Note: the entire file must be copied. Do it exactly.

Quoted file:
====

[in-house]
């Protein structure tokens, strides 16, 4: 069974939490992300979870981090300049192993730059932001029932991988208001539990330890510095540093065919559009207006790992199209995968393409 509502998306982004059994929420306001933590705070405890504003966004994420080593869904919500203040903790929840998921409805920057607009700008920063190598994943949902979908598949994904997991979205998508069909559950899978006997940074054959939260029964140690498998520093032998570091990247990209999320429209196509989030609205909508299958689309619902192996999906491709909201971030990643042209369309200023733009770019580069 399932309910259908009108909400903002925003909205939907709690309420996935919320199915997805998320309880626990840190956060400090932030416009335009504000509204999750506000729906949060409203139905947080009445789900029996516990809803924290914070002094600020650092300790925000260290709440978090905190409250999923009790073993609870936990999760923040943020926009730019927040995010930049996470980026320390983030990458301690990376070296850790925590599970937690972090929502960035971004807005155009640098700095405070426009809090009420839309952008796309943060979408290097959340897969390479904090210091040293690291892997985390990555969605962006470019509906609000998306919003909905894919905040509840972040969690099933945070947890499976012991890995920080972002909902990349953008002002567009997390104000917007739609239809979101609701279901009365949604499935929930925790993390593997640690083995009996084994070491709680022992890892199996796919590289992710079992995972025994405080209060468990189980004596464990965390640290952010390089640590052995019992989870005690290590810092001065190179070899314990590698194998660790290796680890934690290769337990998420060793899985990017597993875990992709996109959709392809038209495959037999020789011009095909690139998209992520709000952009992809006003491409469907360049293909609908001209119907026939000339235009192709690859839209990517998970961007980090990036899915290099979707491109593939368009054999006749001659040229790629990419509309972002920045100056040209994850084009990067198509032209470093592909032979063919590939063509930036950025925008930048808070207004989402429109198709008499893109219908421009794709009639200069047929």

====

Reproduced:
[in-house]
């Protein structure tokens, strides 16, 4: 069974939490992300979870981090300049192993730059932001029932991988208001539990330890510095540093065919559009207006790992199209995968393409 509502998306982004059994929420306001933590705070405890504003966004994420080593869904919500203040903790929840998921409805920057607009700008920063190598994943949902979908598949994904997991979205998508069909559950899978006997940074054959939260029964140690498998520093032998570091990247990209999320429209196509989030609205909508299958689309619902192996999906491709909201971030990643042209369309200023733009770019580069 399932309910259908009108909400903002925003909205939907709690309420996935919320199915997805998320309880626990840190956060400090932030416009335009504000509204999750506000729906949060409203139905947080009445789900029996516990809803924290914070002094600020650092300790925000260290709440978090905190409250999923009790073993609870936990999760923040943020926009730019927040995010930049996470980026320390983030990458301690990376070296850790925590599970937690972090929502960035971004807005155009640098700095405070426009809090009420839309952008796309943060979408290097959340897969390479904090210091040293690291892997985390990555969605962006470019509906609000998306919003909905894919905040509840972040969690099933945070947890499976012991890995920080972002909902990349953008002002567009997390104000917007739609239809979101609701279901009365949604499935929930925790993390593997640690083995009996084994070491709680022992890892199996796919590289992710079992995972025994405080209060468990189980004596464990965390640290952010390089640590052995019992989870005690290590810092001065190179070899314990590698194998660790290796680890934690290769337990998420060793899985990017597993875990992709996109959709392809038209495959037999020789011009095909690139998209992520709000952009992809006003491409469907360049293909609908001209119907026939000339235009192709690859839209990517998970961007980090990036899915290099979707491109593939368009054999006749001659040229790629990419509309972002920045100056040209994850084009990067198509032209470093592909032979063919590939063509930036950025925008930048808070207004989402429109198709008499893109219908421009794709009639200069047929």